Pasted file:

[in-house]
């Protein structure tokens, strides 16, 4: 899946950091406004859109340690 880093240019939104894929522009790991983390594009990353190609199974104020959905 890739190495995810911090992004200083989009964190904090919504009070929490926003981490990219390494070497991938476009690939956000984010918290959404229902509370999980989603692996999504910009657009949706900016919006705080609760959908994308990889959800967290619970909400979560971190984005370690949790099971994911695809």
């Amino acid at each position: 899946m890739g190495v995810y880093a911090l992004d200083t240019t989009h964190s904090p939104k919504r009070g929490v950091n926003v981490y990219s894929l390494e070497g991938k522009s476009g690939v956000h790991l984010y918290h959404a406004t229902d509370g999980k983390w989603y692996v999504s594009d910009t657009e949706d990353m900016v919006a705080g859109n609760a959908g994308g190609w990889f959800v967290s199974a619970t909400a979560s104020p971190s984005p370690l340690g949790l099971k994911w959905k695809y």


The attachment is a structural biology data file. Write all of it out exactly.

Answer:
[in-house]
């Protein structure tokens, strides 16, 4: 899946950091406004859109340690 880093240019939104894929522009790991983390594009990353190609199974104020959905 890739190495995810911090992004200083989009964190904090919504009070929490926003981490990219390494070497991938476009690939956000984010918290959404229902509370999980989603692996999504910009657009949706900016919006705080609760959908994308990889959800967290619970909400979560971190984005370690949790099971994911695809």
């Amino acid at each position: 899946m890739g190495v995810y880093a911090l992004d200083t240019t989009h964190s904090p939104k919504r009070g929490v950091n926003v981490y990219s894929l390494e070497g991938k522009s476009g690939v956000h790991l984010y918290h959404a406004t229902d509370g999980k983390w989603y692996v999504s594009d910009t657009e949706d990353m900016v919006a705080g859109n609760a959908g994308g190609w990889f959800v967290s199974a619970t909400a979560s104020p971190s984005p370690l340690g949790l099971k994911w959905k695809y």